As the country was marking worker’s Day on Wednesday, May 1, hundreds of Reclaim the City members gathered at the Green Point Bowling Green demanding answers from the City of Cape Town regarding plans for the space.
The site has been at the centre of a long battle between the City and Reclaim the City, a movement campaigning for access to decent, affordable housing, including in and near the inner city.
On Human Rights Day this year, March 21, Reclaim the City members staged a protest at the Rondebosch Golf Course against what they say is the City’s failure to redistribute public land for affordable housing.
At the Green Point Bowling Green, the housing activists dug foundations and laid bricks while the young children played sports on the field. They painted the wall with: “City of Cape Town build affordable housing here.”
The City confirmed that the Green Point Bowling Green lease to the Glen Green-Point Sport and Recreation Club and Western Cape Bridge Union expired at the end of April.
The housing activists called for the City to not renew the lease and stand by its commitment to use the land for affordable housing.
“Promises do not make homes. When will the City lay the first brick? When will the City finish the project?” they said.
In May last year, the City said a new affordable housing project had been planned for the formerly unused bowling green in Green Point.
In November, former mayoral committee member for transport and urban development, Brett Herron, accused the City officials of blocking the progress of the project, claiming there was a group within the DA that was opposed to social housing in or near the inner city (“Red robot for housing on green,” Atlantic Sun, November 22, 2018).
In a letter addressed to deputy mayor Ian Neilson, on their plea for the lease to not be renewed, they stated: “The City understands the impact of the housing crisis on residents like us. Despite commitments made to develop affordable housing in the inner city and surrounds, no projects have broken ground. Nearly 25 years after the end of apartheid, not one new home has been built.
“We and every resident expects the City to be prioritising affordable housing and the redistribution of public land. We cannot tolerate delays or any attempts to block developments. As it stands our members have been forced to occupy public buildings to avoid displacement.”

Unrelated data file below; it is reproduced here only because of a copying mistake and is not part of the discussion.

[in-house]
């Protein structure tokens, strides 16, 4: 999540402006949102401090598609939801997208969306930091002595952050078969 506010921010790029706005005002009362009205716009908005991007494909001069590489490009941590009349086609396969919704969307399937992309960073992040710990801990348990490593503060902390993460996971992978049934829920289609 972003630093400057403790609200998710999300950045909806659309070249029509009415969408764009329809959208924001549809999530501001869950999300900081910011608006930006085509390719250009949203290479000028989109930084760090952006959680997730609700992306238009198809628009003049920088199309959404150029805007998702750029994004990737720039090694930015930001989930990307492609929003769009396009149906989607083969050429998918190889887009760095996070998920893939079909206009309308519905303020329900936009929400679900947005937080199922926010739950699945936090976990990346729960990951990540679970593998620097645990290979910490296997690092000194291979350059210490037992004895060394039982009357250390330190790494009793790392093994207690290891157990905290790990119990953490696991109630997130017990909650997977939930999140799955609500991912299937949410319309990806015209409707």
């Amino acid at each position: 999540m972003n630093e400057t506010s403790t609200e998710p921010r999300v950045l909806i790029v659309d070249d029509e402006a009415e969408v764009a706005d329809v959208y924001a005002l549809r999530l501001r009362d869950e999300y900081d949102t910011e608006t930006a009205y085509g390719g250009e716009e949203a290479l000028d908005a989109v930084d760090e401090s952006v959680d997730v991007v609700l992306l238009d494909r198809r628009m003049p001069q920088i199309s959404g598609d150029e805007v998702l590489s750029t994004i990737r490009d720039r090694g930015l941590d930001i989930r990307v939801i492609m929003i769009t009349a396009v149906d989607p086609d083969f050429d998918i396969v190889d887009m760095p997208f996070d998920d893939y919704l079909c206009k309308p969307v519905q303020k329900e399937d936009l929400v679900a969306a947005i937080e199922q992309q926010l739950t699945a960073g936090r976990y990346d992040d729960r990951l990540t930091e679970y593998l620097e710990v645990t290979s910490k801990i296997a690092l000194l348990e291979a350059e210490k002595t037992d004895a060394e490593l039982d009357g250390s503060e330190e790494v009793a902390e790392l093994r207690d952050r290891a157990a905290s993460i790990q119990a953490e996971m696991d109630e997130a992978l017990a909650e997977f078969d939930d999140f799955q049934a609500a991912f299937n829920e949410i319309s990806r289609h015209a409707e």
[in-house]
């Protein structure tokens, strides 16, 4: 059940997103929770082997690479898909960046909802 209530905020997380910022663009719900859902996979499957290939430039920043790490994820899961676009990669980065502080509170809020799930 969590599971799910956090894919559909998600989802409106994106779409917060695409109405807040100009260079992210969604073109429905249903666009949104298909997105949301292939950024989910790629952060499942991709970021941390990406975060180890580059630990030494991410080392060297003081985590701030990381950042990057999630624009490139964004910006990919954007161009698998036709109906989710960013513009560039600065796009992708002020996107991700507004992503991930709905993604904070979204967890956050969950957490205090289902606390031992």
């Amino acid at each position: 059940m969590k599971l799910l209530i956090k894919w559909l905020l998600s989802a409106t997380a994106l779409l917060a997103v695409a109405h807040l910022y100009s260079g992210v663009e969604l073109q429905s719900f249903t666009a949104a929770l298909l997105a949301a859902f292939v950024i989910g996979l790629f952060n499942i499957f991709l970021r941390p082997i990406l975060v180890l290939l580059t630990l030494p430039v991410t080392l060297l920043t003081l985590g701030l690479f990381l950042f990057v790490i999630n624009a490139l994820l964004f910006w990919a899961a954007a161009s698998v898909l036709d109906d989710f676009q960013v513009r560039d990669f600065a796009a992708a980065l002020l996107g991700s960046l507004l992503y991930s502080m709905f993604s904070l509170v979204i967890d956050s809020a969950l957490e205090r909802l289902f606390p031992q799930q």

On the day, placards stating: “Bowling is not of public benefit if only a few can play. The lease is unjust don’t renew, redevelop”, could be seen at the main gate. They said the aim of the protest was to hold the City to account for commitments made to build affordable housing on this site, in the Foreshore, in the inner city, in Woodstock and in Salt River and on other City-leased land.
They said the Green Point Bowling Green is an example of the City’s failure to redistribute land and prioritise the needs of poor and working-class
“The City continues to lease out the site to Glen Green Sports Centre for a mere R1000 a year. This is an unfair, unequal, and unprincipled approach to the use of well-located, public land,” they said.
Responding on the decision about the lease, the City’s mayoral committee member for economic opportunities and asset management, James Vos, said the lease renewal process had been
advertised calling for comments and/or objections.
“The comment period closed on April 23. The property will be leased for a two-year and 11 month lease period, on condition that there is a one-year cancellation clause, if and when the property is needed for development,” he said.